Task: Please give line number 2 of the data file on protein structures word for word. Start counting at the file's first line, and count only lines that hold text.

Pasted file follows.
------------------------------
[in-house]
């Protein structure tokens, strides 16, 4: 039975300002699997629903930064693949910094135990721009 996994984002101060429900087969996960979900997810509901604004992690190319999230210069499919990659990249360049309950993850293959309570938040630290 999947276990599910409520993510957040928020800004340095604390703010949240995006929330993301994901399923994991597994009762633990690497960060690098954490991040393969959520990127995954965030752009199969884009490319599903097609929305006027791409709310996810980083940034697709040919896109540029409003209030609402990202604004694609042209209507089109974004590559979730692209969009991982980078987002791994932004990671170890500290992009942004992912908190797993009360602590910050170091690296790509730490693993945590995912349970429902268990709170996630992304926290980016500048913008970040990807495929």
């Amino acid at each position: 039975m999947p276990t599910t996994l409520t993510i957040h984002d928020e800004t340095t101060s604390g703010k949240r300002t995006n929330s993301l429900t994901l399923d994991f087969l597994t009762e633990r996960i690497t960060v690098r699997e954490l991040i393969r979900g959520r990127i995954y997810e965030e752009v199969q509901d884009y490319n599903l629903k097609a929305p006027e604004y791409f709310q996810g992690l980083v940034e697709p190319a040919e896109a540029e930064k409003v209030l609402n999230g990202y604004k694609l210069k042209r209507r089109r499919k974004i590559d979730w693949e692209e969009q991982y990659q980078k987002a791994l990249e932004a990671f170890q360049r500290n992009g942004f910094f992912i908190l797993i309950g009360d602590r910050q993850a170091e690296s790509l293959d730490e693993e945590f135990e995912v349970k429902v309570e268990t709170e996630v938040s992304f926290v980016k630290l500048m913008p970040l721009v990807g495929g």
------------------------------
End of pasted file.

């Protein structure tokens, strides 16, 4: 039975300002699997629903930064693949910094135990721009 996994984002101060429900087969996960979900997810509901604004992690190319999230210069499919990659990249360049309950993850293959309570938040630290 999947276990599910409520993510957040928020800004340095604390703010949240995006929330993301994901399923994991597994009762633990690497960060690098954490991040393969959520990127995954965030752009199969884009490319599903097609929305006027791409709310996810980083940034697709040919896109540029409003209030609402990202604004694609042209209507089109974004590559979730692209969009991982980078987002791994932004990671170890500290992009942004992912908190797993009360602590910050170091690296790509730490693993945590995912349970429902268990709170996630992304926290980016500048913008970040990807495929």